- Talent Management
For several years, Amazon has been attempting to get into the food business but with little success. More recently, they have also been exploring storefront retail outlets but with more success (e.g., Amazon Go stores are not ubiquitous, but they have been proven viable for the company). With Amazon’s purchase of Whole Food, however, it now seems increasingly likely that in the near future, Amazon will also come to dominate the food market. What does this mean for the future of retail and for staffing? The acquisition, which was announced last week, likely means the end of grocery retailing as we know it and a major overhaul of retail store staffing.
Amazon is not moving into storefronts to replicate what physical stores already look like. In fact, their vision is to transform what storefront retail looks like on every level. In Amazon’s stores, customers scan products and walk out, or if they don’t want to lug heavy bags around, they scan and have the goods delivered. One may wonder why bother with stores at all if there are no cashiers and one can simply have everything delivered. The answer is simple: People like to buy some things online (e.g., small electronics, books and office supplies) but people don’t like to buy other things online (e.g., large appliances but also fresh produce, fish, meat and cheese). To dominate the food industry, then, Amazon needed to come up with another solution, and this is where the Whole Foods acquisition will likely prove to be a savvy investment.
With the acquisition of Whole Foods, Amazon has bought a trusted, contemporary retailer that is known for trend setting (e.g., making organic food mainstream). But don’t expect your whole foods to look like it does now in another two to three years. Cashiers will soon be reduced and scan-and-walk-out-the-door will soon be the norm at your local Whole Foods. If you currently rely on a third party, such as Instacart, to have your Whole Foods shopping carried out and delivered, you’ll also soon be able to log off Instacart with its $7 per deliver fee. With Amazon’s take over of Whole Foods, one will soon be able to take advantage of Amazon Prime and Amazon Now prices and services while shopping at Whole Foods.
At Whole Foods, job cuts in terms of front line staff seem inevitable. While no one knows how many of Whole Foods 90,000 employees will get the axe, both Whole Foods employers and industry insiders are predicting massive cuts as sensors and scanners replace cashiers. Money saved on staffing, however, will be passed along to the consumer. Amazon has already said it will reduce the price on Whole Foods’ popular brand of products, Whole Foods 360. The bigger impact, however, may take place over the coming decade. If Amazon’s plan is successful, it will provide a model for the future of storefront retail. To compete, it seems likely that other retailers, and not only in the grocery industry, will also need to start emulating Amazon’s technology driven approach to retail.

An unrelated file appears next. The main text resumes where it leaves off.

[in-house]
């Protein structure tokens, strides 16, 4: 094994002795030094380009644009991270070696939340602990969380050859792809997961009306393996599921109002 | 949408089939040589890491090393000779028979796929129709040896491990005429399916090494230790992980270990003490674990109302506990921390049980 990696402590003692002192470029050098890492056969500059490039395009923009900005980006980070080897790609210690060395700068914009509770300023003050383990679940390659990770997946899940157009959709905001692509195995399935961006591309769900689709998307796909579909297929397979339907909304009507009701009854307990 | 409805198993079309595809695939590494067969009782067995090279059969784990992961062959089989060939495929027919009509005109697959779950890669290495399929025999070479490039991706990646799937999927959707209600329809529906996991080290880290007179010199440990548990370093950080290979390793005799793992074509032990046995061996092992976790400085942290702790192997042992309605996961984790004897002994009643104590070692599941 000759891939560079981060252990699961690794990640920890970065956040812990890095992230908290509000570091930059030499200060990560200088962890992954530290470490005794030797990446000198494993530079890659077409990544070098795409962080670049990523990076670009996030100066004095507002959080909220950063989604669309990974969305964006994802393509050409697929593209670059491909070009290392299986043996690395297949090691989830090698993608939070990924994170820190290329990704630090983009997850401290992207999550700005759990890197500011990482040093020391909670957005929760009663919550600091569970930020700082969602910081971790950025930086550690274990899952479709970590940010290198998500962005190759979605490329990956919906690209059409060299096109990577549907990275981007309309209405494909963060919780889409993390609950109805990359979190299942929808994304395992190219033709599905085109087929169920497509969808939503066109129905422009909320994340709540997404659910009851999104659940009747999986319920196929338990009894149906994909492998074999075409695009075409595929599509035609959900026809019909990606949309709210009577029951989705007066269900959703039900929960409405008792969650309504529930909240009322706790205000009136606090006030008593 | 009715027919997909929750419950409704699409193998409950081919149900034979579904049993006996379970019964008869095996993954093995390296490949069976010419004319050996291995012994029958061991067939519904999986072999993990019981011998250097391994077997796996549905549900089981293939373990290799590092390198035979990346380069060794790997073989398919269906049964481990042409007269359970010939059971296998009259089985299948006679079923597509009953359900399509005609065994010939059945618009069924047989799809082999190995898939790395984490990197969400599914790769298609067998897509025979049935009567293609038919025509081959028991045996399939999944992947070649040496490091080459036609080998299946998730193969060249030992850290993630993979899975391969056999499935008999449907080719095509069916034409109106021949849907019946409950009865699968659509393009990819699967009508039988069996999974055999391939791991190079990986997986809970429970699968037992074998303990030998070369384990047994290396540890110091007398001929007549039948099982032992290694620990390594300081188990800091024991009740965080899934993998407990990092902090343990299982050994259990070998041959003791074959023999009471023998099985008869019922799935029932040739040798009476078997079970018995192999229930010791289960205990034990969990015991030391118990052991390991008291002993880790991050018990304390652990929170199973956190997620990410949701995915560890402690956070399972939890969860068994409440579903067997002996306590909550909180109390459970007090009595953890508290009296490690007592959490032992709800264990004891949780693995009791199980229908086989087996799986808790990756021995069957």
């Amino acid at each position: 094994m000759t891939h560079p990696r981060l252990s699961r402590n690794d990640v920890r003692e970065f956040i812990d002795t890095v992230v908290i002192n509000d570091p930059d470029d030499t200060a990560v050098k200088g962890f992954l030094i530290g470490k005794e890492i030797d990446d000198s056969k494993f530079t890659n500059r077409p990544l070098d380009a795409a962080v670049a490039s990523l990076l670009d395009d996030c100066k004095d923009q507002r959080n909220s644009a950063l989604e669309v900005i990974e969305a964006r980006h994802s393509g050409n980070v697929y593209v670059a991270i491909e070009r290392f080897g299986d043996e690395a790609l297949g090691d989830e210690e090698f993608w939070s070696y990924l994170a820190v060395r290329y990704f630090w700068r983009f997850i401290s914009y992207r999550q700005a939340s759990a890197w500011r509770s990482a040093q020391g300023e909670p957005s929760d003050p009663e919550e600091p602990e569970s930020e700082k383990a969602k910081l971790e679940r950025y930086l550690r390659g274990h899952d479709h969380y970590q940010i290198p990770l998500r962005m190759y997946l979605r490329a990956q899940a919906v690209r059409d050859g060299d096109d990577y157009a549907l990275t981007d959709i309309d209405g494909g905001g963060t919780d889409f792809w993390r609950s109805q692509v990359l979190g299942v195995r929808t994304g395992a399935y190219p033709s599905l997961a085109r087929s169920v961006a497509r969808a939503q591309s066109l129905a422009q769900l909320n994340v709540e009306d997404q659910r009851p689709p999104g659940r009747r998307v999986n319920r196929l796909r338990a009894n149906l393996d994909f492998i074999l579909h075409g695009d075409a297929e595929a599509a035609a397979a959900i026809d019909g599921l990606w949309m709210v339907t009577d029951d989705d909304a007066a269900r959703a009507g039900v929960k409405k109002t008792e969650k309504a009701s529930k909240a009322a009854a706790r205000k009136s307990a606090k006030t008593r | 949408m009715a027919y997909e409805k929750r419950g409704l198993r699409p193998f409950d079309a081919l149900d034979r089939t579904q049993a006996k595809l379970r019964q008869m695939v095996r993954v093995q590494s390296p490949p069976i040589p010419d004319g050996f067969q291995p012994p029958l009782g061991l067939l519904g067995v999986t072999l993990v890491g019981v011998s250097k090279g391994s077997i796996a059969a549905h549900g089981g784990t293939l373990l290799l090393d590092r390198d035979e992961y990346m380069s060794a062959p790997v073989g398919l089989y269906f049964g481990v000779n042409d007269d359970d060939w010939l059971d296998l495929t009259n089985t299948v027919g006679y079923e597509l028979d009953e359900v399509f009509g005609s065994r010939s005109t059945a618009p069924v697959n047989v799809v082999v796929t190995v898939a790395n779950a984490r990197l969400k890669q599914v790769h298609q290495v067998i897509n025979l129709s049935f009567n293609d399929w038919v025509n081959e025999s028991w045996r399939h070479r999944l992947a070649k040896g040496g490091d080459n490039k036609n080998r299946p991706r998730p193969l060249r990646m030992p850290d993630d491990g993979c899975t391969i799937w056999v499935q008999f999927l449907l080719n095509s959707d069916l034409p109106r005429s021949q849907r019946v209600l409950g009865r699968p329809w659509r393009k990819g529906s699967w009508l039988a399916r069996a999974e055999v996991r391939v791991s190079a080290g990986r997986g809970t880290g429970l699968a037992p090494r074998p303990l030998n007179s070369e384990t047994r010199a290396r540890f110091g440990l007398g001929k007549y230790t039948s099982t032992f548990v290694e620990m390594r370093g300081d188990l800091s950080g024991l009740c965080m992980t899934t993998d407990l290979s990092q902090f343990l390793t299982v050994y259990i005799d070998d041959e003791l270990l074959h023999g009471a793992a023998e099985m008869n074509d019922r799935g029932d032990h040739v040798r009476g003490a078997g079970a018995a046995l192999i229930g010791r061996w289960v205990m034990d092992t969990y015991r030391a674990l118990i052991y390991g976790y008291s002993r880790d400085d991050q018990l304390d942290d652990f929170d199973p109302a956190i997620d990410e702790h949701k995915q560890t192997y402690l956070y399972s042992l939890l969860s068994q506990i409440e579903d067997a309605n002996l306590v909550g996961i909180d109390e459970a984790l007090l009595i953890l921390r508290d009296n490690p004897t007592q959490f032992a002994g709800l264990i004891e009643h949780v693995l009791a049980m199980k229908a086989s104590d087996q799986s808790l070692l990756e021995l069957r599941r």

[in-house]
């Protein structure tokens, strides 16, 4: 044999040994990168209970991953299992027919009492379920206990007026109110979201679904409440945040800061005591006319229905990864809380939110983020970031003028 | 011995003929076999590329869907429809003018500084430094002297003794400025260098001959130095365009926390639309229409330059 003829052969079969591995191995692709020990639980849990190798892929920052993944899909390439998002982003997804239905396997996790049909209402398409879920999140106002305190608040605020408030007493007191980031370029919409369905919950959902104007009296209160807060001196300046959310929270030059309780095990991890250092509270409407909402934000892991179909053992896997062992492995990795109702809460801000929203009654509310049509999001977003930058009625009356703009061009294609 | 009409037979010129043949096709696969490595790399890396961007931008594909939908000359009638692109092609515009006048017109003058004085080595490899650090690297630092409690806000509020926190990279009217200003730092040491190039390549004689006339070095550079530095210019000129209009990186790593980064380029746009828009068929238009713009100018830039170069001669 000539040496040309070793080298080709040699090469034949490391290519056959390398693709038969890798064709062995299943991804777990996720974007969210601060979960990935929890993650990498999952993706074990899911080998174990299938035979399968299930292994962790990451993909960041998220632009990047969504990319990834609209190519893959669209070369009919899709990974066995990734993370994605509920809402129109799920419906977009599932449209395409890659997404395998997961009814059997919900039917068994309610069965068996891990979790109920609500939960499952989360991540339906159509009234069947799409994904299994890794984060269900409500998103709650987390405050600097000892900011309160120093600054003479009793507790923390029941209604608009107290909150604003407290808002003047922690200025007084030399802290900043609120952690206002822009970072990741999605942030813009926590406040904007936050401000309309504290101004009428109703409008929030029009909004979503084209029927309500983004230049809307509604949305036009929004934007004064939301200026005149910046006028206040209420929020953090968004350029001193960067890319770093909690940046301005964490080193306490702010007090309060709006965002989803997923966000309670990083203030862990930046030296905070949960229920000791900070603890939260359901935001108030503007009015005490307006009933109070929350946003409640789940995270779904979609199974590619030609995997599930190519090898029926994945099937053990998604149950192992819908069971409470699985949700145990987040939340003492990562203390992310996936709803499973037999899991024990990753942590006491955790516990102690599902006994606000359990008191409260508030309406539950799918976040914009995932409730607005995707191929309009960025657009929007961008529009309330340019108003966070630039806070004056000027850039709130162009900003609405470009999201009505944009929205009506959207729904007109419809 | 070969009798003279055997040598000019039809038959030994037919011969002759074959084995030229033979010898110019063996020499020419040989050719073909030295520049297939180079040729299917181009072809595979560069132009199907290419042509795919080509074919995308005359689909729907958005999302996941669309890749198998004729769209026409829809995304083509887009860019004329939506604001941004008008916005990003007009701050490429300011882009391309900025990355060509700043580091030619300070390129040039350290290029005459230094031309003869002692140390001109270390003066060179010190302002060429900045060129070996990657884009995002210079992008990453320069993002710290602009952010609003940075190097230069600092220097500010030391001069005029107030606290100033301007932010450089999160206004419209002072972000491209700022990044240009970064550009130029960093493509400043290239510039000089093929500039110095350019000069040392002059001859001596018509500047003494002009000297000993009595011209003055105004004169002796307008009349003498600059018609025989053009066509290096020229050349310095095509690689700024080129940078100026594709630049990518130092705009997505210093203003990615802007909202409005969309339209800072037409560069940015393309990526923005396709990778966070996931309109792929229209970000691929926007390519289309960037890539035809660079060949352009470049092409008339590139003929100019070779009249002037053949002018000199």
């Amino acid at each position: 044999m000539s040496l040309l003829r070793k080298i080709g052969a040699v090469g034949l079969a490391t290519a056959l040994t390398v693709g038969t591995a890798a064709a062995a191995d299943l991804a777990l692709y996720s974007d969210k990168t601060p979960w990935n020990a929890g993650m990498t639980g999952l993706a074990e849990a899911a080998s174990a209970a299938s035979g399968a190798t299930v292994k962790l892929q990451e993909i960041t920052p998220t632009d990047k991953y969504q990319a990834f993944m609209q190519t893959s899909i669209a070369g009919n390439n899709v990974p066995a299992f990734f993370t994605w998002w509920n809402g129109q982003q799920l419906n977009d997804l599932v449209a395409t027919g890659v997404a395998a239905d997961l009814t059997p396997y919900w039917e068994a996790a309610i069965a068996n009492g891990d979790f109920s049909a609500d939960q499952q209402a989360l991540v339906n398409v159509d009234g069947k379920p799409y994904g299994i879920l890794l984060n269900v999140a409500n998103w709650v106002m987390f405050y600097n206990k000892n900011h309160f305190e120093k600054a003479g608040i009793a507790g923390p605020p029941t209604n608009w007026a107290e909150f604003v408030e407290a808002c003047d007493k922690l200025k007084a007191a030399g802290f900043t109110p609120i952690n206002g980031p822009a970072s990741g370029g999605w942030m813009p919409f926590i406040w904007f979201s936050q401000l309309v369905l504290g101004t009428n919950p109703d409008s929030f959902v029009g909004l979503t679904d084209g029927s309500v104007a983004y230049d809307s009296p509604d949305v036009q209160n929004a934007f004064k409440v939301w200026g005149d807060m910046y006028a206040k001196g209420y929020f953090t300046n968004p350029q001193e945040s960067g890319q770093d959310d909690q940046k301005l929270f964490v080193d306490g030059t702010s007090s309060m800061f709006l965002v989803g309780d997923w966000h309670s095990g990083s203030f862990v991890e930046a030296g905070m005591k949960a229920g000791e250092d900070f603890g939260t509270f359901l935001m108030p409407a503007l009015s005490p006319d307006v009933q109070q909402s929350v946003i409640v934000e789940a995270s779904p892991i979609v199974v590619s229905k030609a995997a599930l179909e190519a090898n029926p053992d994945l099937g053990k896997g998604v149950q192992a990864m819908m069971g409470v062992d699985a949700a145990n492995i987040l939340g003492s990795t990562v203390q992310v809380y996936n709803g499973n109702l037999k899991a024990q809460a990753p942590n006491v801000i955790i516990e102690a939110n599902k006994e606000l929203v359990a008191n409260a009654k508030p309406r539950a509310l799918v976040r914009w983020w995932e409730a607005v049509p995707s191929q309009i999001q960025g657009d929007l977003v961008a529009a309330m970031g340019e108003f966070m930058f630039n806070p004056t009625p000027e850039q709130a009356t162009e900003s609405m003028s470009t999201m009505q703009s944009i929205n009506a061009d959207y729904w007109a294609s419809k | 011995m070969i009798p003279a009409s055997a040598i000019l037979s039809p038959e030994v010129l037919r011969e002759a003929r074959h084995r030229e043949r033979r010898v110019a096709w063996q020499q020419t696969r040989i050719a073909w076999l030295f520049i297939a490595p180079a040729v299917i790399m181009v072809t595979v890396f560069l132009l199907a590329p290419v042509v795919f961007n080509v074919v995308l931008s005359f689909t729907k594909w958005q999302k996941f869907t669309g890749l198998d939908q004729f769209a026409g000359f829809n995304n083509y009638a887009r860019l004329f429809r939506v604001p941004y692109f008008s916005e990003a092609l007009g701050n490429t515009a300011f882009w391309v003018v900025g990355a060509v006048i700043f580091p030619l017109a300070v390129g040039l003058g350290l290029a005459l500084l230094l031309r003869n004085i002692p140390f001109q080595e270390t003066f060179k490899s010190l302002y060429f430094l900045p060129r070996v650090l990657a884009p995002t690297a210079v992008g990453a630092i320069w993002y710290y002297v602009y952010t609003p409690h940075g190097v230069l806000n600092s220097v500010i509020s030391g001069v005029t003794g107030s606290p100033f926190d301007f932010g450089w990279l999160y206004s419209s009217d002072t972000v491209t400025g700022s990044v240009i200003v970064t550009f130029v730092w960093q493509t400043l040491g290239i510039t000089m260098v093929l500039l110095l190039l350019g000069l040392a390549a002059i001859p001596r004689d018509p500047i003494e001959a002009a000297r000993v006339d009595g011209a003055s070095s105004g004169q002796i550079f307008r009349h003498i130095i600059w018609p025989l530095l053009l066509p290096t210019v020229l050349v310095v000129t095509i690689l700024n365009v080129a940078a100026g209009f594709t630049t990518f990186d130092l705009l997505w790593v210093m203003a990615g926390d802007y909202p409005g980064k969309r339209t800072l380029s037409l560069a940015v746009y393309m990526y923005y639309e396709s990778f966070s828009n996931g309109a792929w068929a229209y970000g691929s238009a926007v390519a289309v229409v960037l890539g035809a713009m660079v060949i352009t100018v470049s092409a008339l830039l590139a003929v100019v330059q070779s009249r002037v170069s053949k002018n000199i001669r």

While less obvious that the immediate staffing issues, there is no question that Amazon’s foray into food retailing will also impact the supply chain. Fresh produce, fish and meet are part of a complex supply chain. Unlike other goods, these goods must typically arrive just-in-time and miscalculating how many radishes or Cornish hens to have delivered to a specific store on a specific day can and does have major consequences. With Amazon’s arrival, there is no question that we will also begin to see a major overhaul of supply chain management in the retail industry. After all, Amazon is ultimately driven by data.
So, what is the future of Talent Management in the grocery industry? At the very least, Amazon’s purchase of Whole Foods suggests that in another decade, the grocery industry will employ far fewer people in lower paying frontline positions (e.g., cashiers), more people in warehouses, and more people in higher-paying engineering positions. Given the gendered nature of grocery retail, warehouse, and engineering jobs, it also seems likely that fewer women will be employed in the grocery industry and eventually in the retail industry at large, unless both warehouse and engineering positions start to correct their entrenched gender divisions.